Essay on Rural-Urban Composition of Population in India (857 Words)

Essay on Rural-Urban Composition of Population in India (857 Words)

As per the Census 2011, there are 7935 towns in the country. The number of towns has increased by 2774 since last census. The total number of Urban Agglomerations towns which constitutes the urban frame is 5166 in the country. The total urban population in the country as per Census 2011 is more than 377 million constituting 31.16 percent of the total population.

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At per the Census 2011, there are 468 Class I towns. 264.9 million Persons, constituting 70.1 of the total urban population live Class I towns. Among the million – plus cities, there are three very large cities with more than 10 million persons in the country. These are Greater Mumbai UA (18.4 million) Delhi UA (16.3 million) and Kolkata UA (14.1 million).

The vast majority of the population of India has always lived in the rural areas and that continues to be true, the 2001 Census found that 72% of our population still lives in villages, while 28% is living in cities and towns. However the urban population has been increasing its share steadily from about 11% at the beginning of the twentieth century to about 28% at the beginning of 21st century.

Process of modern development ensures that the economic and social significance of the agrarian rural way of life denies relation to the significance of the industrial-urban way of life. This has been broadly true all over the world and true in India as well. While the majority of our people lives in the rural areas and makes their living out of agriculture, the relative economic value of what they produces has fallen drastically.

Moreover more and more people who live in villages may no longer work in agriculture or even in villages, Rural people are increasingly, engaged in non-farm rural occupation like transport services, business enterprises or craft manufacturing.


If they are close enough, then they may travel daily to the nearest urban Centre to work while continuing to live in village. Mass media and communication channels are now bringing images of urban-life styles and patterns of consumption into the rural areas. Consequently urban norms and standards are becoming well-known even in the remote villages, creating new desires and aspirations for consumption.

Considered from an urban point of view, the rapid growth is combination shows that the town or city has been acting as a magnet for the rural population. Those who cannot work in the rural areas go to the city in search of work.

This flow of rural-to-urban migration has also been accelerated by the continuous decline of common property resource like ponds, forests and grazing lands. If people no longer have access to these resources, but on the other hand have to buy many things in the market that they used to get free, and then their hardship increases. This hardship is worsened by the fact that opportunities for earning cash income are limited in the villages.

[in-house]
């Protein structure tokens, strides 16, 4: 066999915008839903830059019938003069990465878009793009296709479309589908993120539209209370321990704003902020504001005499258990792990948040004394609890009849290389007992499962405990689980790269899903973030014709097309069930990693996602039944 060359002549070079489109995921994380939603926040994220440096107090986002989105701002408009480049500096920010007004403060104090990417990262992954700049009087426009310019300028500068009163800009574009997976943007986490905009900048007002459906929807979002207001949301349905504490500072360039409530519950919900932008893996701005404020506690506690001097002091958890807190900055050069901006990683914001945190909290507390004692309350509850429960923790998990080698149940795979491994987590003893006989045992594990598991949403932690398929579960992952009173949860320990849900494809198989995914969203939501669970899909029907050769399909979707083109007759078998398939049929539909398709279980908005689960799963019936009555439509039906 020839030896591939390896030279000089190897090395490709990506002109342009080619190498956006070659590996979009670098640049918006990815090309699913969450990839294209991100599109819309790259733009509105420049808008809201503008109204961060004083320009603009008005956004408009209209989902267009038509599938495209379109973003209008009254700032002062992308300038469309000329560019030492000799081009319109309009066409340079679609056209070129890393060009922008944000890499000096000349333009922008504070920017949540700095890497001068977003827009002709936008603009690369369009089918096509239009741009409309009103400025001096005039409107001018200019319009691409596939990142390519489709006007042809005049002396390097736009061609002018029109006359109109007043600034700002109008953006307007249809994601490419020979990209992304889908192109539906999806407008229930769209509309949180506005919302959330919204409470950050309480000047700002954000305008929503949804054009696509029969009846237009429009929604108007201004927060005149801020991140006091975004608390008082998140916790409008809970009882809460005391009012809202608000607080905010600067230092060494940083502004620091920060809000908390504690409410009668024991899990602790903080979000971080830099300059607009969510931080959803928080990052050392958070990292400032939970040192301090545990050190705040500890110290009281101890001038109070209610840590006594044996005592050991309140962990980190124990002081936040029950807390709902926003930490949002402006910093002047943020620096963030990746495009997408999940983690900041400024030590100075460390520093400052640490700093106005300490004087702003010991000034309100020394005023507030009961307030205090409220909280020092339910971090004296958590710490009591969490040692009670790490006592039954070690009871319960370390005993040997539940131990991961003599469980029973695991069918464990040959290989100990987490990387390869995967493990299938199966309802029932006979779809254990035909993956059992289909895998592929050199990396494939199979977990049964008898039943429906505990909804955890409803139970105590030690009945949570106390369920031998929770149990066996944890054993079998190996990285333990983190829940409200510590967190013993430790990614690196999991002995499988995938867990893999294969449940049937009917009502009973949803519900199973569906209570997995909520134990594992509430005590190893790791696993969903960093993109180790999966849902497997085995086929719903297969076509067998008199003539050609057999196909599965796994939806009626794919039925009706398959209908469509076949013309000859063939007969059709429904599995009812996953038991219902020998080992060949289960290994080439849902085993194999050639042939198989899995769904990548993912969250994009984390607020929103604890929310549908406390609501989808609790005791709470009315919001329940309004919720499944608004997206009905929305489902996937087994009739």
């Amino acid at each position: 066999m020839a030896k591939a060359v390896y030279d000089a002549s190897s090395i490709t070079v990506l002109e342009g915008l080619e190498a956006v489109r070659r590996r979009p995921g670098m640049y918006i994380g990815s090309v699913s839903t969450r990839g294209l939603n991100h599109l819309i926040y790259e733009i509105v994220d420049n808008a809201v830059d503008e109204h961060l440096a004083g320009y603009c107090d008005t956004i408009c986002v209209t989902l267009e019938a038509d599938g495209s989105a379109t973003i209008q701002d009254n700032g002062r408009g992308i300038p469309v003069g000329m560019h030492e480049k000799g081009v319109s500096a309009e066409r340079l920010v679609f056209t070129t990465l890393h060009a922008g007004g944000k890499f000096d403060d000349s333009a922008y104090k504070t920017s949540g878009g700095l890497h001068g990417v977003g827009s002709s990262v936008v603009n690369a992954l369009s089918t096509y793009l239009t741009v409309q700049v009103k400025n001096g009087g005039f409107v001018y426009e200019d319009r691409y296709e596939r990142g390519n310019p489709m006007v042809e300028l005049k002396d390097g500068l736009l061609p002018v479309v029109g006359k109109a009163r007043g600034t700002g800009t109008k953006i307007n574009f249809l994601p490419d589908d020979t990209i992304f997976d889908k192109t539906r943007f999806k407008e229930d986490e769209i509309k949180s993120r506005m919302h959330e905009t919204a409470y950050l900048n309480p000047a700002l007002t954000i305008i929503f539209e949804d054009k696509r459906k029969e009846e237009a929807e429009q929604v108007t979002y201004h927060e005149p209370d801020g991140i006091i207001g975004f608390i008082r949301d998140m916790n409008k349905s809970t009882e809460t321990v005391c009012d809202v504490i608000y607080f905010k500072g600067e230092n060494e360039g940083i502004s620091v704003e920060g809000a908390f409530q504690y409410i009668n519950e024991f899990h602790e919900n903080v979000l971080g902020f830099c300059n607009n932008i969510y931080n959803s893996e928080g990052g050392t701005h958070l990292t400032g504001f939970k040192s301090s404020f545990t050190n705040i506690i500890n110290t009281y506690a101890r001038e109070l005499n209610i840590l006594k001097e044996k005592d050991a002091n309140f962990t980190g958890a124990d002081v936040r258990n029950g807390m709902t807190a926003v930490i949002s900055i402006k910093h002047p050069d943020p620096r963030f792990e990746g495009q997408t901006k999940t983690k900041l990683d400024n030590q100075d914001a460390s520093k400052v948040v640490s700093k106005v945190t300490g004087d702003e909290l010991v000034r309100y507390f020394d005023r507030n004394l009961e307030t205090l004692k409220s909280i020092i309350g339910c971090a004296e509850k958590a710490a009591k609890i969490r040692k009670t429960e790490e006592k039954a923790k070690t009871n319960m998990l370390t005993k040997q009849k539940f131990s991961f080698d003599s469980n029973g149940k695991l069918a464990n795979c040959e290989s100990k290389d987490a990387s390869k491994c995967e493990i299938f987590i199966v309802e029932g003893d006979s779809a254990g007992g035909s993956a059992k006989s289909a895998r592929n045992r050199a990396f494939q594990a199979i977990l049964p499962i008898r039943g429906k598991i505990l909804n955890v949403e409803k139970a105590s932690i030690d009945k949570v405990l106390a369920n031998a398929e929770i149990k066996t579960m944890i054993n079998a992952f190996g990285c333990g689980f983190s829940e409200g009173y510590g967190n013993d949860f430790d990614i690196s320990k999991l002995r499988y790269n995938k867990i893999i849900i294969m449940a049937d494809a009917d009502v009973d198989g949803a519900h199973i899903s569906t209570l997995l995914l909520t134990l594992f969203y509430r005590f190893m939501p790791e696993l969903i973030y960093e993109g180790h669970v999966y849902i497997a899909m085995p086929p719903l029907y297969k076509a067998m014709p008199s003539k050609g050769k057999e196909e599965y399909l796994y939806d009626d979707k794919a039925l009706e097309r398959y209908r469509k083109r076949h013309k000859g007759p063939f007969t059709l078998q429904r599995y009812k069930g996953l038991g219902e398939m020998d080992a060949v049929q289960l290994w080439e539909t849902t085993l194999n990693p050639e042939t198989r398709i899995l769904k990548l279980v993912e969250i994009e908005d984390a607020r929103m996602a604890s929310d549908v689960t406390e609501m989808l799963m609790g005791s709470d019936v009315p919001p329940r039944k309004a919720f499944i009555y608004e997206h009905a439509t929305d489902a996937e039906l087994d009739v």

Sometimes the city may also be preferred for social reasons, especially the relative anonymity it offers. The fact that urban life involves interaction with strangers can be an advantage for different reasons.


For the socially oppressed groups like the SC & STs, this may offer some partial protection from the daily humiliation they may suffer in the village where everyone knows lower caste identity. The anonymity of the city also allows the poorer sections of the socially dominant rural groups to engage in low status work that they would not be able to do in the village. All these reasons make the city an attractive destination for the villages.

A high proportion of rural population implies that the economy is still heavily dependent on agriculture and the traditional social order is still intact. The states of Bihar, M.P., Orissa and Rajasthan are largely under-developed and industrialization has not resulted in urbanization on any significant scale. Among the major states, Tamil Nadu is the most urbanized with 44% of its population living in urban areas, followed by Maharashtra, Gujarat, Karnataka and West Bengal.

In all these states the proportion of urban population to total population is higher than the national average of 27.8%. Goa with 49.8 per cent of the population lives in urban areas has the first rank of urbanization followed by Mizoram (49.6%), and Himachal Pradesh has the lowest rank of urbanization with 9.8%. According to Census 2001, the urban centres have been categorized into the following six population size classes of town.

It is clear from above that there is an increase in population nearly in all classes of town except class VI. While urbanization has been occurring at a rapid pace, it is the biggest cities – the metropolises – that have been growing the fastest.

These metros attract migrants from the rural areas as well as from small towns. These are now 5,161 towns and cities are India where 286 million people live. What is striking; however is that more than two-thirds of the urban population lives in 27 big cities with million-plus populations? Clearly the largest cities in India are growing at such a rapid rate that the urban infrastructure can hardly keep pace.


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